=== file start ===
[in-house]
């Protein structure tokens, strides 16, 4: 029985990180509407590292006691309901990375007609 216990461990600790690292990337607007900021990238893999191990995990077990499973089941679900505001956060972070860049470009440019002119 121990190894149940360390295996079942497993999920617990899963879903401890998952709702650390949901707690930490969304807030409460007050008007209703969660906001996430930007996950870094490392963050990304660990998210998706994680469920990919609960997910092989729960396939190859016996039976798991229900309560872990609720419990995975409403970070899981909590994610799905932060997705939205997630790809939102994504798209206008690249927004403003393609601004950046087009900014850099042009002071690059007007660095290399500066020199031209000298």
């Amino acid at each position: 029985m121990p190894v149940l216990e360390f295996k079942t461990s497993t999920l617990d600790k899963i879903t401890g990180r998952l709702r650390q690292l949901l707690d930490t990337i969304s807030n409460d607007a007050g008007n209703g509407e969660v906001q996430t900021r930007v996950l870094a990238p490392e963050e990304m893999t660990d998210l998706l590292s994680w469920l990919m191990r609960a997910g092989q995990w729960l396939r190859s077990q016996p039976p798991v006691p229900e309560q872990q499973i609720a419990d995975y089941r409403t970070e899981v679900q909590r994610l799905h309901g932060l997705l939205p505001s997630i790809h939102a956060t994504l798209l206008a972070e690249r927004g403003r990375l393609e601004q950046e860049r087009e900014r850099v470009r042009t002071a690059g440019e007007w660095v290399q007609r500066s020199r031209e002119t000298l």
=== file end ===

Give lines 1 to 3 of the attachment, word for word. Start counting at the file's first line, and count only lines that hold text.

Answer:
[in-house]
């Protein structure tokens, strides 16, 4: 029985990180509407590292006691309901990375007609 216990461990600790690292990337607007900021990238893999191990995990077990499973089941679900505001956060972070860049470009440019002119 121990190894149940360390295996079942497993999920617990899963879903401890998952709702650390949901707690930490969304807030409460007050008007209703969660906001996430930007996950870094490392963050990304660990998210998706994680469920990919609960997910092989729960396939190859016996039976798991229900309560872990609720419990995975409403970070899981909590994610799905932060997705939205997630790809939102994504798209206008690249927004403003393609601004950046087009900014850099042009002071690059007007660095290399500066020199031209000298």
């Amino acid at each position: 029985m121990p190894v149940l216990e360390f295996k079942t461990s497993t999920l617990d600790k899963i879903t401890g990180r998952l709702r650390q690292l949901l707690d930490t990337i969304s807030n409460d607007a007050g008007n209703g509407e969660v906001q996430t900021r930007v996950l870094a990238p490392e963050e990304m893999t660990d998210l998706l590292s994680w469920l990919m191990r609960a997910g092989q995990w729960l396939r190859s077990q016996p039976p798991v006691p229900e309560q872990q499973i609720a419990d995975y089941r409403t970070e899981v679900q909590r994610l799905h309901g932060l997705l939205p505001s997630i790809h939102a956060t994504l798209l206008a972070e690249r927004g403003r990375l393609e601004q950046e860049r087009e900014r850099v470009r042009t002071a690059g440019e007007w660095v290399q007609r500066s020199r031209e002119t000298l």